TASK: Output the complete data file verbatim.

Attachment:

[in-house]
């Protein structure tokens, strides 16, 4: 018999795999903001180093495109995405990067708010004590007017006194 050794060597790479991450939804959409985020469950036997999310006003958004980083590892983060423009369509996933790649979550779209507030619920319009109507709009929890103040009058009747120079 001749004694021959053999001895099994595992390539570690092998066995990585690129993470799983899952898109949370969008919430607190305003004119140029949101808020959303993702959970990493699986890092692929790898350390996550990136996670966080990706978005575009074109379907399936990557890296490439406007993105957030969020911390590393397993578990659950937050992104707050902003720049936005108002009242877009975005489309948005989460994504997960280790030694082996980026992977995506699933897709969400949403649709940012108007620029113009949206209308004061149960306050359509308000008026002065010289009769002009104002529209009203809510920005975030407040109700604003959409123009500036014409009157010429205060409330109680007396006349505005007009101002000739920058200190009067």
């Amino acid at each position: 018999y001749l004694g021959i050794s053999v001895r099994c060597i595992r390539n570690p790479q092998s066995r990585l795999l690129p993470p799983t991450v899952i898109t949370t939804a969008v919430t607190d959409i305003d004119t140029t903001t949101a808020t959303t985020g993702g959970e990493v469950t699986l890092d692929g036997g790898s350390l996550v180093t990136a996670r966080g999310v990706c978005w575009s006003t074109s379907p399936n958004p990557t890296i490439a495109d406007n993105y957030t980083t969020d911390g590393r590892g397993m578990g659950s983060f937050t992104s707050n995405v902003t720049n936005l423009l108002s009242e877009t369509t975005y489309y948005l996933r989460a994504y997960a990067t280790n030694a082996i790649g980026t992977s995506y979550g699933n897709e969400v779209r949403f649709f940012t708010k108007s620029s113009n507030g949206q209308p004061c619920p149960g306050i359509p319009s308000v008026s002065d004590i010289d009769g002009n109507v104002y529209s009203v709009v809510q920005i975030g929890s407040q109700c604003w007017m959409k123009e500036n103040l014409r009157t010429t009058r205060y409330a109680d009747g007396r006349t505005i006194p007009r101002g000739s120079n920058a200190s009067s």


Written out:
[in-house]
């Protein structure tokens, strides 16, 4: 018999795999903001180093495109995405990067708010004590007017006194 050794060597790479991450939804959409985020469950036997999310006003958004980083590892983060423009369509996933790649979550779209507030619920319009109507709009929890103040009058009747120079 001749004694021959053999001895099994595992390539570690092998066995990585690129993470799983899952898109949370969008919430607190305003004119140029949101808020959303993702959970990493699986890092692929790898350390996550990136996670966080990706978005575009074109379907399936990557890296490439406007993105957030969020911390590393397993578990659950937050992104707050902003720049936005108002009242877009975005489309948005989460994504997960280790030694082996980026992977995506699933897709969400949403649709940012108007620029113009949206209308004061149960306050359509308000008026002065010289009769002009104002529209009203809510920005975030407040109700604003959409123009500036014409009157010429205060409330109680007396006349505005007009101002000739920058200190009067």
């Amino acid at each position: 018999y001749l004694g021959i050794s053999v001895r099994c060597i595992r390539n570690p790479q092998s066995r990585l795999l690129p993470p799983t991450v899952i898109t949370t939804a969008v919430t607190d959409i305003d004119t140029t903001t949101a808020t959303t985020g993702g959970e990493v469950t699986l890092d692929g036997g790898s350390l996550v180093t990136a996670r966080g999310v990706c978005w575009s006003t074109s379907p399936n958004p990557t890296i490439a495109d406007n993105y957030t980083t969020d911390g590393r590892g397993m578990g659950s983060f937050t992104s707050n995405v902003t720049n936005l423009l108002s009242e877009t369509t975005y489309y948005l996933r989460a994504y997960a990067t280790n030694a082996i790649g980026t992977s995506y979550g699933n897709e969400v779209r949403f649709f940012t708010k108007s620029s113009n507030g949206q209308p004061c619920p149960g306050i359509p319009s308000v008026s002065d004590i010289d009769g002009n109507v104002y529209s009203v709009v809510q920005i975030g929890s407040q109700c604003w007017m959409k123009e500036n103040l014409r009157t010429t009058r205060y409330a109680d009747g007396r006349t505005i006194p007009r101002g000739s120079n920058a200190s009067s």